Tux

Linux Worm Targeting Hidden Devices

Why you should never believe the “There are no viruses or malware for this system.” hype. Be it Mac, Linux or whatever OS you are running; but that is a topic for another day, back to the reason for the post…

A new worm is targeting personal computers running the Linux operating system, and may also pose a threat to embedded devices such as home routers and set-top boxes, a security vendor reported this week.

Symantec has discovered a new Linux worm that appears to be engineered to target the “Internet of things”. The worm is capable of attacking a range of small, Internet-enabled devices in addition to traditional computers. Variants exist for chip architectures usually found in devices such as home routers, set-top boxes and security cameras. Although no attacks against these devices have been found in the wild, many users may not realize they are at risk, since they are unaware they own devices that run Linux.

The worm, Linux.Darlloz, exploits a PHP vulnerability to propagate itself in the wild. The worm utilizes the PHP ‘php-cgi’ Information Disclosure Vulnerability (CVE-2012-1823), which is an old vulnerability that was patched in May 2012. The attacker recently created the worm based on the Proof of Concept (PoC) code released in late Oct 2013.

Upon execution, the worm generates IP addresses randomly, accesses a specific path on the machine with well-known ID and passwords, and sends HTTP POST requests, which exploit the vulnerability. If the target is unpatched, it downloads the worm from a malicious server and starts searching for its next target. Currently, the worm seems to infect only Intel x86 systems, because the downloaded URL in the exploit code is hard-coded to the ELF binary for Intel architectures.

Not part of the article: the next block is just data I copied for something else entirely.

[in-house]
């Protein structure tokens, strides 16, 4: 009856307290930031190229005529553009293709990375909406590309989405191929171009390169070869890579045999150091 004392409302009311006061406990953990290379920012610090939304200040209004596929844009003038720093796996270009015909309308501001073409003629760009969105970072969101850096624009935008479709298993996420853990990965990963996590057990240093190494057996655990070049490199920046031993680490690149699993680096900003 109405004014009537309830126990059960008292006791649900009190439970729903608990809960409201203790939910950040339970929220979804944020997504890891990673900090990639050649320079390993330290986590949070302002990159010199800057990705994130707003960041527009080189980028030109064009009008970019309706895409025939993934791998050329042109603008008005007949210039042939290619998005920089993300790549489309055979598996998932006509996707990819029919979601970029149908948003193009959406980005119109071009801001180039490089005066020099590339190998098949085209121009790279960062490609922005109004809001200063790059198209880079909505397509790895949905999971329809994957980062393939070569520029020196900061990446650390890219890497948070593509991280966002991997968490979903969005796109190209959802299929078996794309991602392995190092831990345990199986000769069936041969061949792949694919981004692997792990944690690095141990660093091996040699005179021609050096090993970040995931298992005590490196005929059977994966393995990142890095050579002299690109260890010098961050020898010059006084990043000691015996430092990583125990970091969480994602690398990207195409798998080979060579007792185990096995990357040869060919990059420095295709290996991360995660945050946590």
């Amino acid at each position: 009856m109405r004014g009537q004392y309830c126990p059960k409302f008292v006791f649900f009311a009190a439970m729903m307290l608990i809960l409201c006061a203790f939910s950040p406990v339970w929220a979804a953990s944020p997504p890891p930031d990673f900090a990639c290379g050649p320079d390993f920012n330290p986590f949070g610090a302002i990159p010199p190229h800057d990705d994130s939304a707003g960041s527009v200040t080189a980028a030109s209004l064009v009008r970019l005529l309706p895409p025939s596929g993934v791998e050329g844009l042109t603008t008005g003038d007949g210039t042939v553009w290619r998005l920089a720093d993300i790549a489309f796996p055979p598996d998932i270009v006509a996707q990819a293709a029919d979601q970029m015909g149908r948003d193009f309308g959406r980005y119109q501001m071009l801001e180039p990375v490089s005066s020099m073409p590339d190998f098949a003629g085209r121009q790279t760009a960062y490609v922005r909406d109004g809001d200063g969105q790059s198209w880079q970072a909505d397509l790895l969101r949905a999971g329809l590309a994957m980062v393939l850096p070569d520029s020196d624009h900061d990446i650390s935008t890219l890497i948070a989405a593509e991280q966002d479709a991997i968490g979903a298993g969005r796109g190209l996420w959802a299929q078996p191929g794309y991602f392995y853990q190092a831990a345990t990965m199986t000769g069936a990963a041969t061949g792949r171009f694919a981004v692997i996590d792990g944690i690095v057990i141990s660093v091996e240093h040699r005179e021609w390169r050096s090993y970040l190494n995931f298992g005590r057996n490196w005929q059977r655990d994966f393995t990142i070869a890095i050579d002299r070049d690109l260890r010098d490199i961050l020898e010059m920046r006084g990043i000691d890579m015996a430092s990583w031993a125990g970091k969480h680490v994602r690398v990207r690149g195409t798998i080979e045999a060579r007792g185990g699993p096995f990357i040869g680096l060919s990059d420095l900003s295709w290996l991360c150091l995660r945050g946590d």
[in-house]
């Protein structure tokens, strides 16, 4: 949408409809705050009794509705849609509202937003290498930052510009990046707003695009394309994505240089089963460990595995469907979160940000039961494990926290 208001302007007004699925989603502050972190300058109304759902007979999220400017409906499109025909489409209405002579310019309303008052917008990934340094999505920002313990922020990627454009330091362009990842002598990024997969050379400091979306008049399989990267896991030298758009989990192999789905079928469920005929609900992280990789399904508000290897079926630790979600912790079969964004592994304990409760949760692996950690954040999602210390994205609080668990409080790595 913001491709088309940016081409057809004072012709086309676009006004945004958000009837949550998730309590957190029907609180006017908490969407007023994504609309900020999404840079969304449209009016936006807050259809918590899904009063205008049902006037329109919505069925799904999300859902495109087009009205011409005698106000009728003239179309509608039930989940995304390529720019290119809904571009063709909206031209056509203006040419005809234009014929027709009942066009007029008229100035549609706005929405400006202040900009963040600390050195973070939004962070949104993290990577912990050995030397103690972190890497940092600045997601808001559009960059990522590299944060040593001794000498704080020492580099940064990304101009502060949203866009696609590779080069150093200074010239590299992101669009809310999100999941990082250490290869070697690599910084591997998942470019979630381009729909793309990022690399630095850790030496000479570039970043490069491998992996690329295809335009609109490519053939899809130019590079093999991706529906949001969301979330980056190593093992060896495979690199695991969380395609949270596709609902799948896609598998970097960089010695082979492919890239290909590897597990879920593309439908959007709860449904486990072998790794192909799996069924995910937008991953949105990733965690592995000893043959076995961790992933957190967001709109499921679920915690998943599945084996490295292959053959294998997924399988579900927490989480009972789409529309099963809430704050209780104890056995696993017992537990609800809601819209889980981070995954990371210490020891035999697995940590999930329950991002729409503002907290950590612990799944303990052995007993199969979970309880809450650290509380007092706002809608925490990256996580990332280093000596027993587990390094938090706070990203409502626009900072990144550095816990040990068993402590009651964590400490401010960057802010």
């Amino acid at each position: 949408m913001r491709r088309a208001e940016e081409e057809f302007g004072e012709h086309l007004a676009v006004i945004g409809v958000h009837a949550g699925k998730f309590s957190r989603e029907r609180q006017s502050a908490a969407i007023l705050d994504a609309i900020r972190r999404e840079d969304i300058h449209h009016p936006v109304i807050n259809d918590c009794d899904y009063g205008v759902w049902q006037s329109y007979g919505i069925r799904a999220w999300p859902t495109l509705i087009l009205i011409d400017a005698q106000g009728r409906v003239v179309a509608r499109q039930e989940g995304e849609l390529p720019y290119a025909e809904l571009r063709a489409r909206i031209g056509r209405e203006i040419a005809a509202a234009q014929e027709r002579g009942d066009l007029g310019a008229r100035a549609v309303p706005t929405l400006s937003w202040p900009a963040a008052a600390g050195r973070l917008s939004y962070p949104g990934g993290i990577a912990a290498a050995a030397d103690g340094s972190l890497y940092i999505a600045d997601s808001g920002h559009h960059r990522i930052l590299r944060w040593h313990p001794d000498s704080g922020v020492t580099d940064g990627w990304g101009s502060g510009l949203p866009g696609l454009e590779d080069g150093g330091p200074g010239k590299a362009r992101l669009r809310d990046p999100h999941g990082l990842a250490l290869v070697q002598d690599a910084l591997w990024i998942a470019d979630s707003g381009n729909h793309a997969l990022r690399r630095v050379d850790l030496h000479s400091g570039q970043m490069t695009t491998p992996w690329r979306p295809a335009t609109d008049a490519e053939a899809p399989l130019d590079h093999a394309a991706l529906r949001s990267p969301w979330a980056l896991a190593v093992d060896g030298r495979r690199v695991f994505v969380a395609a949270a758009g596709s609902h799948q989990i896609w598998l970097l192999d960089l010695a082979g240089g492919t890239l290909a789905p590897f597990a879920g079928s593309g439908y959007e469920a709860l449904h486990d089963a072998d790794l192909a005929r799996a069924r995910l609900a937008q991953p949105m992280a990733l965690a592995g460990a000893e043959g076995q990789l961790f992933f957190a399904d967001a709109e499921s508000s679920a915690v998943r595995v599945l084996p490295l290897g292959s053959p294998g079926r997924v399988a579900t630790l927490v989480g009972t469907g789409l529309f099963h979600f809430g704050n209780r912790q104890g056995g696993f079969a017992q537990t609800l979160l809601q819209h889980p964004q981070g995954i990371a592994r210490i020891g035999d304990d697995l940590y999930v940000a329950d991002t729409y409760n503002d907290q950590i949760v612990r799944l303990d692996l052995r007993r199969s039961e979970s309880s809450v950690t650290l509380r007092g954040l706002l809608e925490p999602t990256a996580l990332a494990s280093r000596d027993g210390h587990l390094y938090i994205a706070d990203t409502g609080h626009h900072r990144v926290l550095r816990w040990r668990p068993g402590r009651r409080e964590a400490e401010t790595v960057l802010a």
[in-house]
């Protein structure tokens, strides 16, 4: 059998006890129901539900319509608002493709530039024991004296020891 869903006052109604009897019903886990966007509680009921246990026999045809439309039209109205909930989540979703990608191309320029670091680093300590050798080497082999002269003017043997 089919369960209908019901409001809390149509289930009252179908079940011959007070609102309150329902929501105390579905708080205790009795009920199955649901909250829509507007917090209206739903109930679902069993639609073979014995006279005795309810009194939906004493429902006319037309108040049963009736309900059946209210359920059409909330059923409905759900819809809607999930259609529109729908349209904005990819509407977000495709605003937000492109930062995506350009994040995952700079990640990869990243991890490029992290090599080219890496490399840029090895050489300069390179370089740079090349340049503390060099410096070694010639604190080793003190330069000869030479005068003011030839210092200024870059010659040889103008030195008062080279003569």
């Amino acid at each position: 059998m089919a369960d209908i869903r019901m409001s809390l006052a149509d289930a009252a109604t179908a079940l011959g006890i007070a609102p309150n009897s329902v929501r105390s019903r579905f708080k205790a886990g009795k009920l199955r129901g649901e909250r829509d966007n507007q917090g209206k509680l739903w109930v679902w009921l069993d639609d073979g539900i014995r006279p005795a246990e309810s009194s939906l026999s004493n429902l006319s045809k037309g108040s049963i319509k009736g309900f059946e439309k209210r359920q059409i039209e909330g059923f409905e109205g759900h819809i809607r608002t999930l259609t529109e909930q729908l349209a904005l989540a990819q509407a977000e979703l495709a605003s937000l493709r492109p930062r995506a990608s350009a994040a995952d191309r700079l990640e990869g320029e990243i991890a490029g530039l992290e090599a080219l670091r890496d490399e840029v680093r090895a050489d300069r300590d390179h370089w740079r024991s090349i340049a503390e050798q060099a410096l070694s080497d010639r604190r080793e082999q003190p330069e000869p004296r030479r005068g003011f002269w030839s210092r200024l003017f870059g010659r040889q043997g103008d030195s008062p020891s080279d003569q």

Linux is the best known open source operating system and has been ported to various architectures. Linux not only runs on Intel-based computers, but also on small devices with different CPUs, such as home routers, set-top boxes, security cameras, and even industrial control systems. Some of these devices provide a Web-based user interface for settings or monitoring, such as Apache Web servers and PHP servers.

We have also verified that the attacker already hosts some variants for other architectures including ARM, PPC, MIPS and MIPSEL on the same server.

To protect from infection by the worm, Symantec recommends users take the following steps:

  1. Verify all devices connected to the network
  2. Update their software to the latest version
  3. Update their security software when it is made available on their devices
  4. Make device passwords stronger
  5. Block incoming HTTP POST requests to the following paths at the gateway or on each device if not required:
  • -/cgi-bin/php
  • -/cgi-bin/php5
  • -/cgi-bin/php-cgi
  • -/cgi-bin/php.cgi
  • -/cgi-bin/php4

Read the article here.

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